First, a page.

Following the American Civil War Sesquicentennial with day by day writings of the time, currently 1863.

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A Diary From Dixie.

October 24, 2013

A Diary From Dixie by Mary Boykin Miller Chesnut.

October 24th.—James Chesnut is at home on his way back to Richmond; had been sent by the President to make the rounds of the Western armies; says Polk is a splendid old fellow. They accuse him of having been asleep in his tent at seven o’clock when he was ordered to attack at daylight, but he has too good a conscience to sleep so soundly.

The battle did not begin until eleven at Chickamauga[1] when Bragg had ordered the advance at daylight. Bragg and his generals do not agree. I think a general worthless whose subalterns quarrel with him. Something is wrong about the man. Good generals are adored by their soldiers. See Napoleon, Caesar, Stonewall, Lee.

Old Sam (Hood) received his orders to hold a certain bridge against the enemy, and he had already driven the enemy several miles beyond it, when the slow generals were still asleep. Hood has won a victory, though he has only one leg to stand on.

Mr. Chesnut was with the President when he reviewed our army under the enemy’s guns before Chattanooga. He told Mr. Davis that every honest man he saw out West thought well of Joe Johnston. He knows that the President detests Joe Johnston for all the trouble he has given him, and General Joe returns the compliment with compound interest. His hatred of Jeff Davis amounts to a religion. With him it colors all things.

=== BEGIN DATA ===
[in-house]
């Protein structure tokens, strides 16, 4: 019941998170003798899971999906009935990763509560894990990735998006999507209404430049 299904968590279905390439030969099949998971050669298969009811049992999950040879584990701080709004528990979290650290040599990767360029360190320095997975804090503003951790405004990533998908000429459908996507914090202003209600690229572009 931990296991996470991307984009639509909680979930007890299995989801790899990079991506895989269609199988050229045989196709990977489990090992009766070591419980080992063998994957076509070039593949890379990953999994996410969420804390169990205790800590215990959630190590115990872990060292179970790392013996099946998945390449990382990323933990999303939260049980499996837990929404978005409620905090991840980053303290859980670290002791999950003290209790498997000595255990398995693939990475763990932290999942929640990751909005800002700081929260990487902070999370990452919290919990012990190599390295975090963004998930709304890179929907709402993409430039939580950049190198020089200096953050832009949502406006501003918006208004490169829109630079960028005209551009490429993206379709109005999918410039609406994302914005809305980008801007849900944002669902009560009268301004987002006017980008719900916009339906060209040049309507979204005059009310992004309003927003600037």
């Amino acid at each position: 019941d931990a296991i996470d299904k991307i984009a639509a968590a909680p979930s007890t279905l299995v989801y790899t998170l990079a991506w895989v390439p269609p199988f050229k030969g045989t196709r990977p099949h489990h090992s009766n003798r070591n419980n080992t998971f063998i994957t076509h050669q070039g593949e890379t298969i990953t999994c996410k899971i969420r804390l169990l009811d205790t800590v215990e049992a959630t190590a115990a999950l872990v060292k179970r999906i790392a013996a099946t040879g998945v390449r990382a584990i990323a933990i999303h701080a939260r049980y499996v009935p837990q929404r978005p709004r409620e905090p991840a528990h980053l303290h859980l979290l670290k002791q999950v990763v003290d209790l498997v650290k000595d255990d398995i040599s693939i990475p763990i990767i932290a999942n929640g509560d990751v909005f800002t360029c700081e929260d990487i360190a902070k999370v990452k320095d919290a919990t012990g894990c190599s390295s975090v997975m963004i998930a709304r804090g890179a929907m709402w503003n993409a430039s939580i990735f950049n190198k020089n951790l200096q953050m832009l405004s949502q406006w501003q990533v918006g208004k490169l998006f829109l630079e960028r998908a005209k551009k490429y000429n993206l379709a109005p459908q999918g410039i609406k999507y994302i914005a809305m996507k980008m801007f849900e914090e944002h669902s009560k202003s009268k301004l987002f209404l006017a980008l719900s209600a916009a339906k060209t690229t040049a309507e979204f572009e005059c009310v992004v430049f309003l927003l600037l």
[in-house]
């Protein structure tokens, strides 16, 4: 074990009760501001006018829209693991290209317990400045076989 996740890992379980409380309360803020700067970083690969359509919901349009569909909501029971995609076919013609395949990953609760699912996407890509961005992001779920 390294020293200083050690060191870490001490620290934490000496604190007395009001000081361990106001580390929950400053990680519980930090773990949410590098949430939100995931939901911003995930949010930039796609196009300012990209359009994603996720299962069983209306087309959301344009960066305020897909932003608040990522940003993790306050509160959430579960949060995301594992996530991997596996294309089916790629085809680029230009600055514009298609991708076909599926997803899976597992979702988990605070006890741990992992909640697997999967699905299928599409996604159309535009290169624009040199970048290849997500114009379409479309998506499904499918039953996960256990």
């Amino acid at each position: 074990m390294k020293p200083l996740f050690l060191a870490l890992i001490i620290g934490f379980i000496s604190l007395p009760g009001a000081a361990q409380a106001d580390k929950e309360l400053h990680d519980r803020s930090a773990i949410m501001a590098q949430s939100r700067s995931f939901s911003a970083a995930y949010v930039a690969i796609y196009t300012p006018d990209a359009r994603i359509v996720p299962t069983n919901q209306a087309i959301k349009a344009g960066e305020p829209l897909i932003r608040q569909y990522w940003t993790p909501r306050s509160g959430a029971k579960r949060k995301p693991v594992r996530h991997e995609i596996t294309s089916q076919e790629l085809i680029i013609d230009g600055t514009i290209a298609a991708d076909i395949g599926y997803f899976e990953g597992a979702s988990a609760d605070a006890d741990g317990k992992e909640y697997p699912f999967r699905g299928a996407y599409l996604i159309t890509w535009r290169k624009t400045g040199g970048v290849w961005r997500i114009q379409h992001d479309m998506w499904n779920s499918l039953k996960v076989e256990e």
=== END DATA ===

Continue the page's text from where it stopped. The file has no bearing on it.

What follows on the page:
Joe Johnston advancing, or retreating, I may say with more truth, is magnetic. He does draw the good-will of those by whom he is surrounded. Being such a good hater, it is a pity he had not elected to hate somebody else than the President of our country. He hates not wisely but too well. Our friend Breckinridge[2] received Mr. Chesnut with open arms. There is nothing narrow, nothing self-seeking, about Breckinridge. He has not mounted a pair of green spectacles made of prejudices so that he sees no good except in his own red-hot partizans.

[1] The battle of Chickamauga was fought on the river of the same name, near Chattanooga, September 19 and 20, 1863. The Confederates were commanded by Bragg and the Federals by Rosecrans. It was one of the bloodiest battles of the war; the loss on each side, including killed, wounded, and prisoners, was over 15,000.

[2] John C. Breckinridge had been Vice-President of the United States under Buchanan and was the candidate of the Southern Democrats for President in 1860. He joined the Confederate Army in 1861.

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